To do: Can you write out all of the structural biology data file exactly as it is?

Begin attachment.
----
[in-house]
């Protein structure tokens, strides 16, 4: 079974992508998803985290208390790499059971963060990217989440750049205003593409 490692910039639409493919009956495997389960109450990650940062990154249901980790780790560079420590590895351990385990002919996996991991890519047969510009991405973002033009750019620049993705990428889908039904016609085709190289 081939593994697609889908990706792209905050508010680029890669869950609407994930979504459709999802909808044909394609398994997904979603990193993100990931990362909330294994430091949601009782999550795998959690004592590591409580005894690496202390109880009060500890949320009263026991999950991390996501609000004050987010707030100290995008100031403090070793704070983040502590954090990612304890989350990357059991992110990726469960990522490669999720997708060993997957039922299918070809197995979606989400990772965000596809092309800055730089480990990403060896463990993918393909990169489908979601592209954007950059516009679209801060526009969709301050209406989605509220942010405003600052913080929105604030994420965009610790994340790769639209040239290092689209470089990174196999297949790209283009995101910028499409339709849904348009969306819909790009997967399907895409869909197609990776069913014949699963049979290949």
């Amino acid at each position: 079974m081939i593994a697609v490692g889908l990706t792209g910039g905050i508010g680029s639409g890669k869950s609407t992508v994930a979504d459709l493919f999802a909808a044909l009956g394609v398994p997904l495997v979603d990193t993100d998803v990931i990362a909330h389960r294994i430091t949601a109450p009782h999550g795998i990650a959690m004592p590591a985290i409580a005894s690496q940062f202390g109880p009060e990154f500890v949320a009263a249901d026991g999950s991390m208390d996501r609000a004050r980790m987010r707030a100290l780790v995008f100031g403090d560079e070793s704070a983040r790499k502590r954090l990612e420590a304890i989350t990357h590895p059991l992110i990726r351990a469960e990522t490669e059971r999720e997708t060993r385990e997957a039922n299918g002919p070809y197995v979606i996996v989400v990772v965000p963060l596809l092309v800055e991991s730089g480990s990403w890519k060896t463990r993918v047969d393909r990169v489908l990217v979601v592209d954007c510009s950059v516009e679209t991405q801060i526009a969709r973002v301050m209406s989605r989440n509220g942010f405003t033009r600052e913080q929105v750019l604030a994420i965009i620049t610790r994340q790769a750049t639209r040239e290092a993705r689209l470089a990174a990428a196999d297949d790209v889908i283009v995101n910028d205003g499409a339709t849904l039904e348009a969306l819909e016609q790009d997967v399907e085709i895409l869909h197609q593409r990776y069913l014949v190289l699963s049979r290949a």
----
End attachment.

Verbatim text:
[in-house]
């Protein structure tokens, strides 16, 4: 079974992508998803985290208390790499059971963060990217989440750049205003593409 490692910039639409493919009956495997389960109450990650940062990154249901980790780790560079420590590895351990385990002919996996991991890519047969510009991405973002033009750019620049993705990428889908039904016609085709190289 081939593994697609889908990706792209905050508010680029890669869950609407994930979504459709999802909808044909394609398994997904979603990193993100990931990362909330294994430091949601009782999550795998959690004592590591409580005894690496202390109880009060500890949320009263026991999950991390996501609000004050987010707030100290995008100031403090070793704070983040502590954090990612304890989350990357059991992110990726469960990522490669999720997708060993997957039922299918070809197995979606989400990772965000596809092309800055730089480990990403060896463990993918393909990169489908979601592209954007950059516009679209801060526009969709301050209406989605509220942010405003600052913080929105604030994420965009610790994340790769639209040239290092689209470089990174196999297949790209283009995101910028499409339709849904348009969306819909790009997967399907895409869909197609990776069913014949699963049979290949």
């Amino acid at each position: 079974m081939i593994a697609v490692g889908l990706t792209g910039g905050i508010g680029s639409g890669k869950s609407t992508v994930a979504d459709l493919f999802a909808a044909l009956g394609v398994p997904l495997v979603d990193t993100d998803v990931i990362a909330h389960r294994i430091t949601a109450p009782h999550g795998i990650a959690m004592p590591a985290i409580a005894s690496q940062f202390g109880p009060e990154f500890v949320a009263a249901d026991g999950s991390m208390d996501r609000a004050r980790m987010r707030a100290l780790v995008f100031g403090d560079e070793s704070a983040r790499k502590r954090l990612e420590a304890i989350t990357h590895p059991l992110i990726r351990a469960e990522t490669e059971r999720e997708t060993r385990e997957a039922n299918g002919p070809y197995v979606i996996v989400v990772v965000p963060l596809l092309v800055e991991s730089g480990s990403w890519k060896t463990r993918v047969d393909r990169v489908l990217v979601v592209d954007c510009s950059v516009e679209t991405q801060i526009a969709r973002v301050m209406s989605r989440n509220g942010f405003t033009r600052e913080q929105v750019l604030a994420i965009i620049t610790r994340q790769a750049t639209r040239e290092a993705r689209l470089a990174a990428a196999d297949d790209v889908i283009v995101n910028d205003g499409a339709t849904l039904e348009a969306l819909e016609q790009d997967v399907e085709i895409l869909h197609q593409r990776y069913l014949v190289l699963s049979r290949a």